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5 Significant Rebrands of 2019: A Designer’s Perspective

1590 KMA Blog Graphic Rebrands Klipsch Marketing & Advisors

It doesn’t take a genius to notice a brand’s logo change and if you’re like most people, you get a tad excited seeing those changes. If you’re involved in business or marketing, you’ve probably been challenged to look at other companies and see who is winning and losing in the brand battle. If you haven’t seen any bad logos, trust us, we could show you and you’ll never forget. Speaking of what’s hot and what’s not, KM&A very own creative lead, Torrey, sat down and gave the 411 on all things branding and logos for 2019.

First up, Sears.

Perhaps the most hotly contested logo redesign of 2019 is that of Sears. It’s not even the wordmark that people are having a hard time with, but the actual icon on the end. Take a good look and tell us what familiar vacation rental service comes to mind. (Ahem, Airbnb). Usually, you can look past certain logos, but this one you just can’t ignore. While brands normally do intense research for inspiration, Torrey expressed that Sears might have done a little too much looking around and not enough internal brand exploration.

Branding Takeaway: Refreshing to stay relevant is important, but be vigilant that you aren’t majorly stepping on other brand’s toes.

Second, Warner Bros.

As potentially one of the most recognizable and dramatic redesigns of 2019, a Warner Bros. mention deserves a place on our list. Warner Bros., with Pentagram, did a full overhaul of the old three-dimensional, cast in gold logo and traded in for a sleek and custom shield gauged towards the future. According to Torrey, the ability to use this new logo in various applications gives it great versatility. Warner Bros. held on to their roots with a 3D version of the new logo that is clean and killer. Their custom typeface, lengthened shield and creative uses of the elements independently make this a logo that could last another 100 years.

Branding Takeaway: You can step away from a classic if you can find a way to create a new classic.

Third, Fisher-Price.

Fisher-Price’s new logo is a great example of how a simple spiff up can be effective. Note: their old logo was not broken. It fit the brief of playful, youth-oriented and wholesome fun, but there were places to improve. As a personal fan of 3s in design, Torrey commented on how they took the awning down. Fisher-Price also tightened up the type with a custom typeface by Pentagram that kept the spirit of the old wordmark! All in all, this new logo was a breath of fresh air for this fun and iconic brand.

Branding Takeaway: “If it ain’t broke, don’t fix it…but do modernize it to make it better.” Sometimes a simple tweak can make all the difference.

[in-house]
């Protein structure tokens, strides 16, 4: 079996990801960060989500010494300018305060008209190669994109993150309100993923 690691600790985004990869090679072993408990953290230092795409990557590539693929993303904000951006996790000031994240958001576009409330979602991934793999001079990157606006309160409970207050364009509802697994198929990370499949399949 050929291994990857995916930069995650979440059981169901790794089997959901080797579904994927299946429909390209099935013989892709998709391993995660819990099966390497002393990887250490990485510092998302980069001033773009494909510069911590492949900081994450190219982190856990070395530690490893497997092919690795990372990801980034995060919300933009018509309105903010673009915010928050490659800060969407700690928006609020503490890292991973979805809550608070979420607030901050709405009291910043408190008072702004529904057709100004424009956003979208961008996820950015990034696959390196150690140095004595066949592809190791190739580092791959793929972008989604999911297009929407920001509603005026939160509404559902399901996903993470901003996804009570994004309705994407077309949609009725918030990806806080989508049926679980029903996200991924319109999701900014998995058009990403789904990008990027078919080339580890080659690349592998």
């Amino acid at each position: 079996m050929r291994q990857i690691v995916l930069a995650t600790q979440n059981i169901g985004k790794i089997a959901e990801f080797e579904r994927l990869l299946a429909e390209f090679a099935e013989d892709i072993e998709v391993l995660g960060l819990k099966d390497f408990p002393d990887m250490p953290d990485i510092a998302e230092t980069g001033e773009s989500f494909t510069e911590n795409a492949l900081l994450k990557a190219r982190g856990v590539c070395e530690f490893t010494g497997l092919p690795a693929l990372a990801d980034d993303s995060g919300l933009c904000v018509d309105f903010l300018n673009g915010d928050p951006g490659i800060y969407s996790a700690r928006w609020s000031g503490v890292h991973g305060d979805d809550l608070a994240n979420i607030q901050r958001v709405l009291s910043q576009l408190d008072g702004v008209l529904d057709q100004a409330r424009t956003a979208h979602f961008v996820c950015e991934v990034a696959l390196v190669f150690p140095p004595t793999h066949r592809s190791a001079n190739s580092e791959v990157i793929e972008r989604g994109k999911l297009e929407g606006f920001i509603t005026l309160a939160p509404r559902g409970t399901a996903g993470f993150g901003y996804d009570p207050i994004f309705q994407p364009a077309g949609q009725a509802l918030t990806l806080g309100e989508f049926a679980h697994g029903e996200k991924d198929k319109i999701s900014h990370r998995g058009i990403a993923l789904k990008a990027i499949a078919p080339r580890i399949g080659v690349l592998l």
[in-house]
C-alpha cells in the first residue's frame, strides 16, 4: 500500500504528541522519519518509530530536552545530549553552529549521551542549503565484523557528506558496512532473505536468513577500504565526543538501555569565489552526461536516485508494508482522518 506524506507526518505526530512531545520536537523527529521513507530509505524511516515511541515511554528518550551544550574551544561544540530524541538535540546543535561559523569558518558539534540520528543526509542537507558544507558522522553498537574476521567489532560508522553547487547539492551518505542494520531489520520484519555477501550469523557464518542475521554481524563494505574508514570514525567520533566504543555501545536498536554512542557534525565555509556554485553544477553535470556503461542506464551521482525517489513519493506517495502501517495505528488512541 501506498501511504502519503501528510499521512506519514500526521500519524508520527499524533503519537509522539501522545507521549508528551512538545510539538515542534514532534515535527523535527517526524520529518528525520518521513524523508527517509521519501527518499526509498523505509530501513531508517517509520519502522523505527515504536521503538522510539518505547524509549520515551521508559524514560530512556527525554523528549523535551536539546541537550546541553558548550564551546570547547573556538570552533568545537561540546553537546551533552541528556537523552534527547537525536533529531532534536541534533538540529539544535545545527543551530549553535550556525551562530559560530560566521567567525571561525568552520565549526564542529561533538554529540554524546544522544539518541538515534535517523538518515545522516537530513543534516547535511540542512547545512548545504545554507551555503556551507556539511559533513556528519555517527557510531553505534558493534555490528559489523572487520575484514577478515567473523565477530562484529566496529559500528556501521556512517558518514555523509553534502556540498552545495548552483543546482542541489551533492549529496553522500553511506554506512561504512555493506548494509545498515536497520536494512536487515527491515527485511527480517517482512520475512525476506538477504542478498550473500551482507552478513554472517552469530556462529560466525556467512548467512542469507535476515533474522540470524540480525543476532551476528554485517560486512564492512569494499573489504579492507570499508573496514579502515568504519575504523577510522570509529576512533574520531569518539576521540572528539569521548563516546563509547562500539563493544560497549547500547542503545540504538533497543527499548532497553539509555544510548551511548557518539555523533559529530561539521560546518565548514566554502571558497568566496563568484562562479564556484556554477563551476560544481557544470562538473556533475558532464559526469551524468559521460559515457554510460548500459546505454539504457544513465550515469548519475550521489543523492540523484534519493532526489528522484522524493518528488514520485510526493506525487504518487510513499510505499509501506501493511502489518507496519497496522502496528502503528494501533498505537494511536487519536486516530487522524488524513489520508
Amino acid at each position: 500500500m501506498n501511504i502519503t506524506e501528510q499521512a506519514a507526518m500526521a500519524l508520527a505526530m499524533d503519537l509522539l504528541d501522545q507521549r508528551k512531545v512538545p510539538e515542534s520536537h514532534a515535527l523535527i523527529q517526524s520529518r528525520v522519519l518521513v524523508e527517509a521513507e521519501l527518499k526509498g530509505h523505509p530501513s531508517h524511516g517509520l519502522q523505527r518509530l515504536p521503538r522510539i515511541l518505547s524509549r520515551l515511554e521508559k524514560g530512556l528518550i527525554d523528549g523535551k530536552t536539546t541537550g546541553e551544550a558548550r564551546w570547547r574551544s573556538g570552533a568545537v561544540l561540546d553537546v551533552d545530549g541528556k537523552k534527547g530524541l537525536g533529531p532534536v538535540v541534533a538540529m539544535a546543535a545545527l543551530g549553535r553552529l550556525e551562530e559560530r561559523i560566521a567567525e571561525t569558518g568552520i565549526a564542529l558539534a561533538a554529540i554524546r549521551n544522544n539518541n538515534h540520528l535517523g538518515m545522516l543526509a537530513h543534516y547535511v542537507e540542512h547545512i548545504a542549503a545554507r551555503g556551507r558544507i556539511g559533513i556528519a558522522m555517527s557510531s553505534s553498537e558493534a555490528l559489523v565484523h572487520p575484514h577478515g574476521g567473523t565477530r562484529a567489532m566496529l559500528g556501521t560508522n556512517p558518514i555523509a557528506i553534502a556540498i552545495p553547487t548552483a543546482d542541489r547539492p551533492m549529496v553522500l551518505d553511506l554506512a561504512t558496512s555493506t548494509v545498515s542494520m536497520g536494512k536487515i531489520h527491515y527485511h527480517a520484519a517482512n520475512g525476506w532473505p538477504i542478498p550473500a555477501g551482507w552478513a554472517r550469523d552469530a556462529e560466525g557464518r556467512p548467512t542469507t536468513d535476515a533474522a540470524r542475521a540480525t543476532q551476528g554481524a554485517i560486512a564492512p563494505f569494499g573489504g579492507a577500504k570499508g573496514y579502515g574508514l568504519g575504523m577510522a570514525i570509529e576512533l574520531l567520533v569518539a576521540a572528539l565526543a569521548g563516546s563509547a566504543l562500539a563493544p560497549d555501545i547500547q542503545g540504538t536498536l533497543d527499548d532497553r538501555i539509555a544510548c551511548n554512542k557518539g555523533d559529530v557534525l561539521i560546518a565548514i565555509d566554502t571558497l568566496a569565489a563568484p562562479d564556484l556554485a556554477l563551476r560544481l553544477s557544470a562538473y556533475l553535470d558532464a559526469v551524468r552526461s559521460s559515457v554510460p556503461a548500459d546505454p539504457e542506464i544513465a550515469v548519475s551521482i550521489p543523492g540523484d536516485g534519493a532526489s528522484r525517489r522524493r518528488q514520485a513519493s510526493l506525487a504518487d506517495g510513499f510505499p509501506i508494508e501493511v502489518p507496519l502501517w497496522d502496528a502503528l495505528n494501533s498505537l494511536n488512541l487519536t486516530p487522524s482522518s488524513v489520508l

Fourth, Reebok.

In the words of Torrey, “Not to steal from my own takeaway, but sometimes a redesign teaches us that you can always go back.” Taking a page from a historic logo can be a great way to invigorate your brand. Besides some needed subtle tweaks, i.e. introducing a deep navy instead of black and fixing some alignment on the wordmark and icon, the new logo is almost exactly how it was in 1993. (However, Torrey does prefer the thickness of the OG 1993 wordmark). The identity work they did, though, shows them returning to a bad-ass sporting brand.

Branding Takeaway: You can always go back. Not to say that we recommend making a huge change and then taking it back, but if you have solid roots and find something cool – you can use those ideas to make something feel brand new.  

Last, Staples.

We’re now giving the people what they want with this logo chat. According to Torrey, this logo has been discussed to death in secret graphic designer chat rooms. When looking at the new logo, you can see what Staples was trying to accomplish, but people are upset that they essentially removed the only clever part of their logo and made it a slap-in-the-face obvious item. We aren’t buying it. When you look at the collateral surrounding this rebrand, there are some nice moments, but it all comes back to that dang staple.

Branding Takeaway: You don’t have to lose who you are to fit in. Be clever, be subtle. Don’t let the man change you.

Side note from Torrey: “I do want to give Staples bonus points for everything else they did with this rollout. It was beautifully executed, and they are putting a real focus on their employees, which I love. However, this post is simply to discuss the marks as is.”

Rebranding is no joke and if you find yourself wanting to reinvent a new image, give us a call and we’ll work with your team to ensure that you won’t be the laughing stock of 2020.

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